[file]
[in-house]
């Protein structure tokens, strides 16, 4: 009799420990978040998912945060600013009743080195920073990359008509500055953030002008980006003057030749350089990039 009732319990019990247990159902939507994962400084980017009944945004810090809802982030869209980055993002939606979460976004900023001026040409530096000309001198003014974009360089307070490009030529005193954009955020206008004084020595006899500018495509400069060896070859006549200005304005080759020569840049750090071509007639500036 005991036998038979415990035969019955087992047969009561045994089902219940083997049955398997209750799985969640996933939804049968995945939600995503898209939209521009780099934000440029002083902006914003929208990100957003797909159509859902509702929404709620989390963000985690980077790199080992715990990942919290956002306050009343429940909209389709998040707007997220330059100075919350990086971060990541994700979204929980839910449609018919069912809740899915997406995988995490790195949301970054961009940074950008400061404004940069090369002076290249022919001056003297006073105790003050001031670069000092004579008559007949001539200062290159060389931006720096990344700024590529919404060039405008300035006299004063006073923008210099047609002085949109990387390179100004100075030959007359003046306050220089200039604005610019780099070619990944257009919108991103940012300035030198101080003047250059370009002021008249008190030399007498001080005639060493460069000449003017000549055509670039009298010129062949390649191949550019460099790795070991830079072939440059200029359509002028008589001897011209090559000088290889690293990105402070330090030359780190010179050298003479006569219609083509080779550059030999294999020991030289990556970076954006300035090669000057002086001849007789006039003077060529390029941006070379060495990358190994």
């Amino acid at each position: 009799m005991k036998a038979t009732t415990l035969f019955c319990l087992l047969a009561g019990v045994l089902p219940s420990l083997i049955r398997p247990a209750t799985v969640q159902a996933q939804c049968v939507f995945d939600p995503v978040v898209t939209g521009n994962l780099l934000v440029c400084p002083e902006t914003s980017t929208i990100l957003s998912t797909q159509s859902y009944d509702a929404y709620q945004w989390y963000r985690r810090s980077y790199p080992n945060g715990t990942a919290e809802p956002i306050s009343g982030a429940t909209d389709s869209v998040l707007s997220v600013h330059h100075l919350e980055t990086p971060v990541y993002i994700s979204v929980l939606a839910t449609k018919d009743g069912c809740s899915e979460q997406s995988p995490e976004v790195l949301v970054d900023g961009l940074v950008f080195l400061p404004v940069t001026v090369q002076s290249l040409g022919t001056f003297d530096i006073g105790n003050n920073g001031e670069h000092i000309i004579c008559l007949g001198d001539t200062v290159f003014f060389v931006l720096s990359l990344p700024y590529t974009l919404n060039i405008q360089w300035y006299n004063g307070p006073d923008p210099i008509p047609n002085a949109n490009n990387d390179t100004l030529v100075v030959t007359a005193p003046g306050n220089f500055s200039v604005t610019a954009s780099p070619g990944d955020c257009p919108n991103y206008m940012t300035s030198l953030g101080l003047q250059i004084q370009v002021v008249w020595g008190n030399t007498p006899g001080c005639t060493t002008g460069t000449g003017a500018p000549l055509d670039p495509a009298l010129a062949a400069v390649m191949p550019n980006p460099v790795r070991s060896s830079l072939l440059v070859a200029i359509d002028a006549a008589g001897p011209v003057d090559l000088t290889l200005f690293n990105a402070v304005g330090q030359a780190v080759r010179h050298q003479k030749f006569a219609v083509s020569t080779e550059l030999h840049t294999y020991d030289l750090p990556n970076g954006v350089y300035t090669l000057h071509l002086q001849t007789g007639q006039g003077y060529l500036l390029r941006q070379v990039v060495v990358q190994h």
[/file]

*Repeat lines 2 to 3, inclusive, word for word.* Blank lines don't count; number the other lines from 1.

């Protein structure tokens, strides 16, 4: 009799420990978040998912945060600013009743080195920073990359008509500055953030002008980006003057030749350089990039 009732319990019990247990159902939507994962400084980017009944945004810090809802982030869209980055993002939606979460976004900023001026040409530096000309001198003014974009360089307070490009030529005193954009955020206008004084020595006899500018495509400069060896070859006549200005304005080759020569840049750090071509007639500036 005991036998038979415990035969019955087992047969009561045994089902219940083997049955398997209750799985969640996933939804049968995945939600995503898209939209521009780099934000440029002083902006914003929208990100957003797909159509859902509702929404709620989390963000985690980077790199080992715990990942919290956002306050009343429940909209389709998040707007997220330059100075919350990086971060990541994700979204929980839910449609018919069912809740899915997406995988995490790195949301970054961009940074950008400061404004940069090369002076290249022919001056003297006073105790003050001031670069000092004579008559007949001539200062290159060389931006720096990344700024590529919404060039405008300035006299004063006073923008210099047609002085949109990387390179100004100075030959007359003046306050220089200039604005610019780099070619990944257009919108991103940012300035030198101080003047250059370009002021008249008190030399007498001080005639060493460069000449003017000549055509670039009298010129062949390649191949550019460099790795070991830079072939440059200029359509002028008589001897011209090559000088290889690293990105402070330090030359780190010179050298003479006569219609083509080779550059030999294999020991030289990556970076954006300035090669000057002086001849007789006039003077060529390029941006070379060495990358190994």
């Amino acid at each position: 009799m005991k036998a038979t009732t415990l035969f019955c319990l087992l047969a009561g019990v045994l089902p219940s420990l083997i049955r398997p247990a209750t799985v969640q159902a996933q939804c049968v939507f995945d939600p995503v978040v898209t939209g521009n994962l780099l934000v440029c400084p002083e902006t914003s980017t929208i990100l957003s998912t797909q159509s859902y009944d509702a929404y709620q945004w989390y963000r985690r810090s980077y790199p080992n945060g715990t990942a919290e809802p956002i306050s009343g982030a429940t909209d389709s869209v998040l707007s997220v600013h330059h100075l919350e980055t990086p971060v990541y993002i994700s979204v929980l939606a839910t449609k018919d009743g069912c809740s899915e979460q997406s995988p995490e976004v790195l949301v970054d900023g961009l940074v950008f080195l400061p404004v940069t001026v090369q002076s290249l040409g022919t001056f003297d530096i006073g105790n003050n920073g001031e670069h000092i000309i004579c008559l007949g001198d001539t200062v290159f003014f060389v931006l720096s990359l990344p700024y590529t974009l919404n060039i405008q360089w300035y006299n004063g307070p006073d923008p210099i008509p047609n002085a949109n490009n990387d390179t100004l030529v100075v030959t007359a005193p003046g306050n220089f500055s200039v604005t610019a954009s780099p070619g990944d955020c257009p919108n991103y206008m940012t300035s030198l953030g101080l003047q250059i004084q370009v002021v008249w020595g008190n030399t007498p006899g001080c005639t060493t002008g460069t000449g003017a500018p000549l055509d670039p495509a009298l010129a062949a400069v390649m191949p550019n980006p460099v790795r070991s060896s830079l072939l440059v070859a200029i359509d002028a006549a008589g001897p011209v003057d090559l000088t290889l200005f690293n990105a402070v304005g330090q030359a780190v080759r010179h050298q003479k030749f006569a219609v083509s020569t080779e550059l030999h840049t294999y020991d030289l750090p990556n970076g954006v350089y300035t090669l000057h071509l002086q001849t007789g007639q006039g003077y060529l500036l390029r941006q070379v990039v060495v990358q190994h």